Variant of the connective tissue that is known as adipose tissue. The abundance of subcutaneous fat tissue varies depending on the area of the body, gender and nutritional status, and there are two groups: Android (typical of men) and gynecoid (typical of women)

Main functions

  • Protective: cushions impacts, shocks, etc.
  • Metabolic: the adipose panicle is a store of energy.
  • Plastic: the hypodermic adipose tissue shapes the figure.
  • Thermoregulatory: the fat acts as thermal insulation.
     

Skin types and conditions

Select the type of skin or type of condition

Aging

Aging represents a set of transformations that take place as a consequence of the time lived and how it has been lived. Skin aging is a reflection of the biological age, which does not always correspond with the chronological age and becomes apparent over the years through the visible signs that are: wrinkles, flaccidity or spots. Depending on the combination of genetic factors and external factors, the process of aging will be more or less noticeable. The Glogau scale to classify the degree of aging, takes into account aspects such as the chronological age and the influence of photoaging, to determine at what stage of aging we are and to establish the appropriate guidelines for care.

Grade I

  • No wrinkles or minimal and fine wrinkles
  • No keratosis.
  • Tendency to capillary fragility and/or dilated pores, mild in nature.
  • Early photoaging.
  • Slight pigmentary alterations.

 

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Grade II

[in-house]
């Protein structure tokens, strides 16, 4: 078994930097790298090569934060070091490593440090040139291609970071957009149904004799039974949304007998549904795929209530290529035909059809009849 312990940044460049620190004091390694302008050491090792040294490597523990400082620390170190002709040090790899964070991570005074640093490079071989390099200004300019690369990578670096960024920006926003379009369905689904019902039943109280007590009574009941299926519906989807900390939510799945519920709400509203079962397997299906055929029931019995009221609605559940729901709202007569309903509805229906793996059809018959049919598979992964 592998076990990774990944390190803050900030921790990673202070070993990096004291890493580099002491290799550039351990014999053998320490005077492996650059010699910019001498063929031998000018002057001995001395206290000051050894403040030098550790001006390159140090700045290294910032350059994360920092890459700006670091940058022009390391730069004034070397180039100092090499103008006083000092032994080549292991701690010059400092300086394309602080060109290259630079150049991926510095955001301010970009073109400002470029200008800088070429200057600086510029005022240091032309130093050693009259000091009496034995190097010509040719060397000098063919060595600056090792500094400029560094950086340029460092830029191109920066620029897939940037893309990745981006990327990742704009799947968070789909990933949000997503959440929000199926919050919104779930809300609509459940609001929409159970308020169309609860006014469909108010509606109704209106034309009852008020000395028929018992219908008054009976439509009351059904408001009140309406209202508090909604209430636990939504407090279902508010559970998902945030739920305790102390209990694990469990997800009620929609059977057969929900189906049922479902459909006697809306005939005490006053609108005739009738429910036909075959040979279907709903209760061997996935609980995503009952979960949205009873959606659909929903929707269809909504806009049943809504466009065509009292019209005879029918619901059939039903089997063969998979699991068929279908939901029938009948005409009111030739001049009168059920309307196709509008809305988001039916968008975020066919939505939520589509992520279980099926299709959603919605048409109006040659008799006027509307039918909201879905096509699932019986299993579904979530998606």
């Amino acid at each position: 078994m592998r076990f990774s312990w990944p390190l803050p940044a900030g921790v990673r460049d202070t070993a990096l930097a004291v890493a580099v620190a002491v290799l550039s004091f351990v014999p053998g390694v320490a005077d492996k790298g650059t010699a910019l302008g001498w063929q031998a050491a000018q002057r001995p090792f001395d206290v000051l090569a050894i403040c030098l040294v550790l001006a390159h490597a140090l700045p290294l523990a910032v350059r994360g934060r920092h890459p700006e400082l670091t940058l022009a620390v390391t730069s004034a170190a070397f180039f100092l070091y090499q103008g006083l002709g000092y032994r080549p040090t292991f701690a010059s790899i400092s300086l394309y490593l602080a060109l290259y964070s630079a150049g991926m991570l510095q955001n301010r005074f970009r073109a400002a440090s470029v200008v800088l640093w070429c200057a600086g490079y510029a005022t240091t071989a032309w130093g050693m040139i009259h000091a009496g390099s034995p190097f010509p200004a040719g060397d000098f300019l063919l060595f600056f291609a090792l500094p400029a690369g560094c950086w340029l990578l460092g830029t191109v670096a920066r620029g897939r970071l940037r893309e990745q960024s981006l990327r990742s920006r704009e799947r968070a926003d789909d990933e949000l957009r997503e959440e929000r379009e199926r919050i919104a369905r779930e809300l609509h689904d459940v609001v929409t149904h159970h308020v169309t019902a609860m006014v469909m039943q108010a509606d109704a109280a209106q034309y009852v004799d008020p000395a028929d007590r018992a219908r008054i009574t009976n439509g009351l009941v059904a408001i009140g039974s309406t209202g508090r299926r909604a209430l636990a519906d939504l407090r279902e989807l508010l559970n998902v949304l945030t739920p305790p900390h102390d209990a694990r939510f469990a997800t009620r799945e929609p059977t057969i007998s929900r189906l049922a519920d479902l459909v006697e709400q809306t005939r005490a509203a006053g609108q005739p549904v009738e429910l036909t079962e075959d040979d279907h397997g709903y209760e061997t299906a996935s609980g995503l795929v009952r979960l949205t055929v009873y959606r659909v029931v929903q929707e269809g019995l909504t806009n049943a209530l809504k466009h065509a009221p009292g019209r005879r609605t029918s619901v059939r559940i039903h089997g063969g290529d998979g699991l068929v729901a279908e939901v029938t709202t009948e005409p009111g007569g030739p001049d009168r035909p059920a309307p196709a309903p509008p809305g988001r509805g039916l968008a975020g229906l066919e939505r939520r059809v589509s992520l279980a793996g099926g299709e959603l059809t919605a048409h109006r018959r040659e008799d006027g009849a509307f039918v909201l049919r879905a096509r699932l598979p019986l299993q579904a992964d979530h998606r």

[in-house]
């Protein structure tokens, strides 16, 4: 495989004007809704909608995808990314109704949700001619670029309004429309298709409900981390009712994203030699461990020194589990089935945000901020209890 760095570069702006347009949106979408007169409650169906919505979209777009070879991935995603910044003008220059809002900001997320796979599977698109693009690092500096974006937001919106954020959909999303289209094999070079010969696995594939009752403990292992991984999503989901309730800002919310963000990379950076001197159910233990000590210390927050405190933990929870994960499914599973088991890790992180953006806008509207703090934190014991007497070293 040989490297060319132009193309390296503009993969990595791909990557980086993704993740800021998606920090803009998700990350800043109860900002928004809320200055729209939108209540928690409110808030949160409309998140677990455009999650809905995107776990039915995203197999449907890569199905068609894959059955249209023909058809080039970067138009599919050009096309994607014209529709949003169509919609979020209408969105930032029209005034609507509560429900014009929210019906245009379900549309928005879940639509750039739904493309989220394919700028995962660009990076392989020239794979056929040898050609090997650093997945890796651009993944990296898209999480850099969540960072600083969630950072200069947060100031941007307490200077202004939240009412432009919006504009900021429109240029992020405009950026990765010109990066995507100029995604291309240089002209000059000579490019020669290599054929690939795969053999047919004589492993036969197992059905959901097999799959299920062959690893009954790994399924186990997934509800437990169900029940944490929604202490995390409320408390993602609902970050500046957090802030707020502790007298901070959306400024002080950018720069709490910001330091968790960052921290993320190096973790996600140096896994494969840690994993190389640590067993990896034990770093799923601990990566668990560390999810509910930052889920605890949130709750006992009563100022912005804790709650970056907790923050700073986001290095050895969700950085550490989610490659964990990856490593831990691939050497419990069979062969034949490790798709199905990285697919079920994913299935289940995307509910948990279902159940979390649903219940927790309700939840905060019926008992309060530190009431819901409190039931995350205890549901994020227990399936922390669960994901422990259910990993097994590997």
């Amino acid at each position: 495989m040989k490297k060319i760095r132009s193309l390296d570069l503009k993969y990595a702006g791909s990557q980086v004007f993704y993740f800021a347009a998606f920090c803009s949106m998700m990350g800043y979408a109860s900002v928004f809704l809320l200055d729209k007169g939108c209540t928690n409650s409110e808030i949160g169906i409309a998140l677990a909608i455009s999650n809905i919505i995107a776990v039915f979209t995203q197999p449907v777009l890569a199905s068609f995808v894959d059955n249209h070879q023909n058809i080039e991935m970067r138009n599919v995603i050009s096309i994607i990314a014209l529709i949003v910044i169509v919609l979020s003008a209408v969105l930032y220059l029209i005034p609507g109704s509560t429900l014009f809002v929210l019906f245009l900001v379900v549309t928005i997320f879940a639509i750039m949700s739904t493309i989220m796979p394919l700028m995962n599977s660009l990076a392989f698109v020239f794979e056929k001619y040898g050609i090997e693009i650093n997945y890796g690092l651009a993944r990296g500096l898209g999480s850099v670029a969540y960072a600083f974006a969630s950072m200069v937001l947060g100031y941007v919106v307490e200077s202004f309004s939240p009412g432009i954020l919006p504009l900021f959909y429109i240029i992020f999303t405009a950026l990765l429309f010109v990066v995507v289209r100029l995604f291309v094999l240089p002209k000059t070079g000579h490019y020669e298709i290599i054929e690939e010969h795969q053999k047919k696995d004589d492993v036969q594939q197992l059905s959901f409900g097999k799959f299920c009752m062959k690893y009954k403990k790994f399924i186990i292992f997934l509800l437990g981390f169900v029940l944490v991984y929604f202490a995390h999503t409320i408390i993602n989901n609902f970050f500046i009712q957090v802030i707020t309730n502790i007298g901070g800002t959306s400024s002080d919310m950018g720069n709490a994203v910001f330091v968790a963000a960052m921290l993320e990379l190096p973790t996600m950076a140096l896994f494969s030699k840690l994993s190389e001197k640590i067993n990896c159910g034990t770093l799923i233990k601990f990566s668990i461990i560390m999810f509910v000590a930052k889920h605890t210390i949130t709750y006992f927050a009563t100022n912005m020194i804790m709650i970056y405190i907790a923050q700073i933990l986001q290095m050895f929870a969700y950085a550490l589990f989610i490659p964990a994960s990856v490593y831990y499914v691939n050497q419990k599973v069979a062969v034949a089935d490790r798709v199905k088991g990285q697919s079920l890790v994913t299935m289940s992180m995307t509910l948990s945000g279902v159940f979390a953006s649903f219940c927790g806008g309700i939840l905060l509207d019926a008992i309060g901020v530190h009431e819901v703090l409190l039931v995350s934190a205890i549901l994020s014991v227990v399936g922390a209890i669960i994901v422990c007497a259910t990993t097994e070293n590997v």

• DYNAMIC wrinkles (expression, movement).
  • Incipient or moderate early photoaging.
  • Incipient or early solar lentigines. Telangiectasias.
  • Keratosis palpable but not visible.
  • Parallel smile lines begin to appear.

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Grade III

  • STATIC wrinkles (abundant, even when not gesticulating).
  • Advanced photoaging with pigmentary alterations (senile lentigines) and telangiectasias.
  • Visible keratosis.

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Grade IV

  • STATIC wrinkles all over the face.
  • Severe photoaging (actinic keratoses and senile lentigines).
  • Yellow or grayish skin color.
  • Seborrheic keratosis.
  • Uncontrolled cellular proliferation.

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Alterations of pigmentation

Hyperpigmentations are benign alterations manifested by a darkening of the skin Their appearance is caused by disorders in the production and transfer of melanin in the epidermis. More than 90% of Caucasians over 50 years of age have skin spots. The most common types of altered pigmentation are:

Melasma

Melasma or cloasma is an acquired hypermelanosis that manifests in areas exposed to the sun, particularly the face. They are dark brown spots, extensive, irregular in shape that appear on the face, forehead and upper lip. They appear due to hormonal changes that stimulate the melanocytes. The usually appear in pregnant women, users of OCPs and menopausal women. This alteration is made worse by the sun.